Many of you likely noticed this week that Pres. Medvedev and PM Putin disclosed their income, ownership interests, and financial obligations pursuant to the new law, ‘On Anti-Corruption Measures‘ (на Русском), which was passed in December of last year and came into force on January 10, 2009. The main anti-corruption legislation was accompanied by two other statutes that amended existing laws for conformity. As some colleagues of mine describe here, the legislation stems from Medvedev’s National Plan for Counteracting Corruption and Russia’s international obligations under the UN Convention Against Corruption and the Council of Europe Criminal Law Convention on Corruption. Indeed, just last month, Medvedev signed an order directing the Ministry of Justice to sign the Additional Protocol to the Criminal Law Convention on Corruption, which provides for the implementation of the Convention in national legislation and monitoring of compliance. The only major anti-corruption treaty to which Russia is not a party is the OECD Anti-Bribery Convention, though this might change if Russia joins the OECD as planned. Finally, last month Russia published the “Federal Program on the Reform and Development of the Civil Service System of the Russian Federation.” You’ll find a whopping 18 references to corruption in a document assigned with the bland task of:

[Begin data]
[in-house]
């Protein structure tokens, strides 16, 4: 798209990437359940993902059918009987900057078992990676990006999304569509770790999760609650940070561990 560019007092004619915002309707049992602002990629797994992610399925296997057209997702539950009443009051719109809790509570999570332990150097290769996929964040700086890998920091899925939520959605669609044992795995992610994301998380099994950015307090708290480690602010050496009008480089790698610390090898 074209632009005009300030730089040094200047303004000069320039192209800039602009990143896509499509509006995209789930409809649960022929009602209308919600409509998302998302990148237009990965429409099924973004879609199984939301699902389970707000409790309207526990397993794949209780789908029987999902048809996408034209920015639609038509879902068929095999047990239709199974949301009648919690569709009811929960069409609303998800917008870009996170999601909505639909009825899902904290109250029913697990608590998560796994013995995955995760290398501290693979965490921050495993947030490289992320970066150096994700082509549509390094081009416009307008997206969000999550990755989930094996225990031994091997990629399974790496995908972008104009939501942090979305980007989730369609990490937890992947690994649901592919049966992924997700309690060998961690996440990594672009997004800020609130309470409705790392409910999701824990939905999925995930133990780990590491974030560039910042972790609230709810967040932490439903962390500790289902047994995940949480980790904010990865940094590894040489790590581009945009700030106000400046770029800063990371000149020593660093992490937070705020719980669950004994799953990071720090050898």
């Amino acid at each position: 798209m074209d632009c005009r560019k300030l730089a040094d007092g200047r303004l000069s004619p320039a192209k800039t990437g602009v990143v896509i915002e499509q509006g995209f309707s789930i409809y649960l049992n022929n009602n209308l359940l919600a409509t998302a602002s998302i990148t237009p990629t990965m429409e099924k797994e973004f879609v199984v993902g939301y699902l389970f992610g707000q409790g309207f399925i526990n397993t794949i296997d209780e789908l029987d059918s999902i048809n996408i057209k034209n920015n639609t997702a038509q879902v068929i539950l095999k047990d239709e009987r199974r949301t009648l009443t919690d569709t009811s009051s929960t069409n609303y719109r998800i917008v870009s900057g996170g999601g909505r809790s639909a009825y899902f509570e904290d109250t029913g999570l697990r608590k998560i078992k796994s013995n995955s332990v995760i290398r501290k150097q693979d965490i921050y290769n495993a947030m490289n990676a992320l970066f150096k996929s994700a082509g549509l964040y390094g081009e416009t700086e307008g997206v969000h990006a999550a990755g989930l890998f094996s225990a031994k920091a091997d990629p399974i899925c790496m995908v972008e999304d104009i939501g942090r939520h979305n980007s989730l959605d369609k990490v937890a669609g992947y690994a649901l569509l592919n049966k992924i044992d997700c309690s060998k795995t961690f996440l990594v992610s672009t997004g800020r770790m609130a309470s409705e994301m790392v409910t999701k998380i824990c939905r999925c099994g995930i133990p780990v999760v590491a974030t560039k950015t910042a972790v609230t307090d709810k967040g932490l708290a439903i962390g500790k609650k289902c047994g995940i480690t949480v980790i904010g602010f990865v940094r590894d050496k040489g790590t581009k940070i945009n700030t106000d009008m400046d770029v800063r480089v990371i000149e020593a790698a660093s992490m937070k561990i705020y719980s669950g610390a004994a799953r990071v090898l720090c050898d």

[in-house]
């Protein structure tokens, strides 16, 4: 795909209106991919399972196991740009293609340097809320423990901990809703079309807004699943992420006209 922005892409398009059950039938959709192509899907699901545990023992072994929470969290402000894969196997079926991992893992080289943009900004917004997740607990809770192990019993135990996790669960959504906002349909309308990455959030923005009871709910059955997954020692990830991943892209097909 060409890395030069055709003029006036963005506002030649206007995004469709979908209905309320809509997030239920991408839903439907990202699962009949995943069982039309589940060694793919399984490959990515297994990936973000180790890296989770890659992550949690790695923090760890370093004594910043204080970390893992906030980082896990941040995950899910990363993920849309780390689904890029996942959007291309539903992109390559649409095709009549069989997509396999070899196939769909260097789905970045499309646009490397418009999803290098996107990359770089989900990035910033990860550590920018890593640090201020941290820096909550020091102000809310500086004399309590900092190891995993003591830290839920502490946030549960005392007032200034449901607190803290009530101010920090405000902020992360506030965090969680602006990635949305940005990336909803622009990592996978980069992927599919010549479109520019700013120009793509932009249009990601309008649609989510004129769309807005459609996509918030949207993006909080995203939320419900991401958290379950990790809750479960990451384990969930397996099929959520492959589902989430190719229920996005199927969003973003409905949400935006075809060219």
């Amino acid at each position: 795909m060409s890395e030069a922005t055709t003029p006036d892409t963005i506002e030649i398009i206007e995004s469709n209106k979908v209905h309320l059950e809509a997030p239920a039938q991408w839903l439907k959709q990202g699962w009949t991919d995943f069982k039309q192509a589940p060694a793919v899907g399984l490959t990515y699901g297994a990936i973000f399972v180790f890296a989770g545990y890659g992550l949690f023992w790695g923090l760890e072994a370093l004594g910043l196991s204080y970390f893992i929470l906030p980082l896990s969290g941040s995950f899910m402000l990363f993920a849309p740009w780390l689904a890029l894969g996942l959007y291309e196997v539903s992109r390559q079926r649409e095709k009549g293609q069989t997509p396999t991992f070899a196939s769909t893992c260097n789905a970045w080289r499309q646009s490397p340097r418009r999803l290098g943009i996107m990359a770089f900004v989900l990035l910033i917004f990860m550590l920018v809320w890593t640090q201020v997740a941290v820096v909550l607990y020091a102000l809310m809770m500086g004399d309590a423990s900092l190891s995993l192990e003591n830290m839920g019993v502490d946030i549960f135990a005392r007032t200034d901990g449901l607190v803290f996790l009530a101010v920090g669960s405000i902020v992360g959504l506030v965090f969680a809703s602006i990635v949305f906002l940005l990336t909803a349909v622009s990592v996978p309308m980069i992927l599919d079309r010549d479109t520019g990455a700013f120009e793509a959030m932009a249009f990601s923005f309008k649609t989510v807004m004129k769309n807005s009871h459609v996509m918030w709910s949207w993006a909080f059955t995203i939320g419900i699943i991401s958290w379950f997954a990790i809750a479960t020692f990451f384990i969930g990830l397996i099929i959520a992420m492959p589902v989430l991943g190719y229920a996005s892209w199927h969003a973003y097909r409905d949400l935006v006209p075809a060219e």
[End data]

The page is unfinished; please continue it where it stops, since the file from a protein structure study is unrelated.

Establishing а cohesive system of government service in the Russian Federation through the completion of a reform of its condition and the creation of a system of civil service management and formation of high-quality personnel in government service, which will provide effectiveness in government management, and the development of civil society and innovation economy.
Based on these recent events, it is reasonable to conclude that Medvedev understands how crippling the corruption problem is in Russia and is serious about combating it. To be sure, many Russian observers conclude that a genuine anti-corruption program is essential to prevent Russia’s collapse. Still, Russia has a history of new leaders arriving on a mission to eradicate corruption, only abandon the goal once public attention fades.
So, the big question is whether this anti-corruption push is for real, and whether it will last long enough to bring about the fundamental changes in Russian politics, business, society, and culture that must take place. In the next few posts, I will examine Russia’s new anti-corruption legislation and its place within the National Anti-Corruption Plan. I will also try to provide a case study of corruption in Russia, in the context of a particular industry.
Update: Today Vedomosti has some reporting on the income/wealth reports of other members of the administration and government. And here is an article from the other day. Below is Vedomosti’s infographic showing the earnings of government members: